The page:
Production History

Portland Stage was founded in 1974 as the Profile Theatre, a touring company of young theater professionals, with the mission to “entertain, educate, and engage its audiences by producing a wide range of artistic works and programs that explore basic human issues and concerns relevant to the communities served by the theater.” The first Artistic Director, Ted Davis (1974-1976) initially led the company through performances in a wide variety of venues, but by 1976, Portland had become the company’s permanent home. Davis was followed as Artistic Director by Michael Rafkin (1976-1977) and Frank Goodman (1977-1978), and in 1978, the company changed its name to Portland Stage.

In the years that followed, under Artistic Director Charles Towers (1978-1981), Portland Stage earned a national reputation as a professional theater company, becoming a member of LORT (the League of Resident Theatres) and TCG (Theatre Communications Group) and signing a letter of agreement with Actors’ Equity Association. In 1982, under the leadership of Barbara Rosoff (1981-1987) Portland Stage moved to its current home, a former Oddfellows Hall at 25A Forest Avenue in Portland, then newly renovated as the Portland Performing Arts Center.

Since moving to its permanent home, Portland Stage has progressively established itself as the premiere professional theater company in Northern New England, building a reputation not only for quality productions, but also for providing theater opportunities to students, and for staging new works. Since the 1980s, Portland Stage has been committed to offering student matinees of every show in its Mainstage season. Today, over 4,000 students from Maine and New Hampshire attend these performances each year, many of them getting their first exposure to professional theater at Portland Stage. Under Artistic Director Richard Hamburger (1986-1992), the company launched the Little Festival of the Unexpected in 1990, a week-long annual festival that brings playwrights from around the country to develop new plays at Portland Stage. Recently celebrating its 25th year, the Little Festival has helped writers such as Mac Wellman, Nicky Silver, Douglas Carter Beane, Nilo Cruz, Quiara Alegria Hudes, Tom Coash, and John Cariani land productions both on Portland Stage’s Mainstage and in regional theaters around the country.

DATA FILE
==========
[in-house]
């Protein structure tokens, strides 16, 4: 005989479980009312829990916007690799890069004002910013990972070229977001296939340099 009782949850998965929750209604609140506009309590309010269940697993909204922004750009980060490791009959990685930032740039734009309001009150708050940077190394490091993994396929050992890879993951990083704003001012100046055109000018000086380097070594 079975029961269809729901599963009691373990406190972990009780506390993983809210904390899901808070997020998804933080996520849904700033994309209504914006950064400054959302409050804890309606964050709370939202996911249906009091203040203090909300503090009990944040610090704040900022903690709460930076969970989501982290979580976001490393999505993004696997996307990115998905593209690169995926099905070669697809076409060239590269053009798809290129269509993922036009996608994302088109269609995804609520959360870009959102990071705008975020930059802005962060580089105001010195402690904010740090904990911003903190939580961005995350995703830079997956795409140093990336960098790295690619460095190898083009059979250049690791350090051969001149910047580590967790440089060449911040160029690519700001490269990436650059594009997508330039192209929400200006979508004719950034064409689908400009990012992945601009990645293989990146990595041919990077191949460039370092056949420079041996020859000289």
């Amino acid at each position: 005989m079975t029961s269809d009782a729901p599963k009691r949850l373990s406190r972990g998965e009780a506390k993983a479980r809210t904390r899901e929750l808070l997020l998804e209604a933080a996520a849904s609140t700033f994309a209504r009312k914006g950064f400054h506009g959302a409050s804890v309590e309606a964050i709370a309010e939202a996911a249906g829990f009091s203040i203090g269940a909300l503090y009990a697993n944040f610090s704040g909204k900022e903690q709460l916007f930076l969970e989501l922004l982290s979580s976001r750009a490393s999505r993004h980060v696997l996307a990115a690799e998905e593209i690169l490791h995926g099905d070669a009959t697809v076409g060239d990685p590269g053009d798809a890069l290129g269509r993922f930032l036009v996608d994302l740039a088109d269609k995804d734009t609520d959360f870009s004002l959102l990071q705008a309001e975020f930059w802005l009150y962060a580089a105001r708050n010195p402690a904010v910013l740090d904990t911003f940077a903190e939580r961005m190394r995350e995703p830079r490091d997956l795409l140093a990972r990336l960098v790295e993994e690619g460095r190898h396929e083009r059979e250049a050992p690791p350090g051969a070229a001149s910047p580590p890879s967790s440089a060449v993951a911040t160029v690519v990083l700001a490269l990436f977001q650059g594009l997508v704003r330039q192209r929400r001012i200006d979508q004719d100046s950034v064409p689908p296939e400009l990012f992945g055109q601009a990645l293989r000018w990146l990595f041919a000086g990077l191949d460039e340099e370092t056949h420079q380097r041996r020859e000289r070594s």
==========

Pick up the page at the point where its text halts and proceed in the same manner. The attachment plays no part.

Hamburger was followed as Artistic Director by Greg Leaming (1992-1996), and then in 1996 by the team of Christopher Akerlind and Anita Stewart. Akerlind, a lighting designer, and Stewart, a set designer, were at the time the only designers to head a regional theater in the United States. Under their leadership, Portland Stage began a tradition of bringing an ensemble of students from our community into the theater to join our professional cast each season for a holiday show, first with Charles Dickens’ A Christmas Carol each December and more recently alternating between A Christmas Carol and Hans Christian Andersen’s The Snow Queen. Akerlind and Stewart also continued the theater’s commitment to new work, launching the From Away festival in 1996, an annual collaboration with the International Writing Program at the University of Iowa that brings authors from around the world to Portland each fall for staged readings of their works in translation.

In 1998, Christopher Akerlind left Portland Stage and Anita Stewart (1998-present) became the sole Artistic Director. In 2000, Portland Stage purchased the Portland Performing Arts Center where it is located, a huge step towards long-term stability and a far cry from the company’s itinerant roots in the mid-‘70s. Since taking ownership of the building, Portland Stage has dramatically expanded its audience base, formed an Affiliate Artists group of local theater professionals, and launched a second season of productions, the Studio Series, which debuted in 2007. In 2010, the company took another leap forward in opening a Theater for Kids space to begin offering professionally-taught theater education programming for young people ages 4 to 11 for the first time.

To date, Portland Stage has produced 346 plays and counting, including 48 world premieres.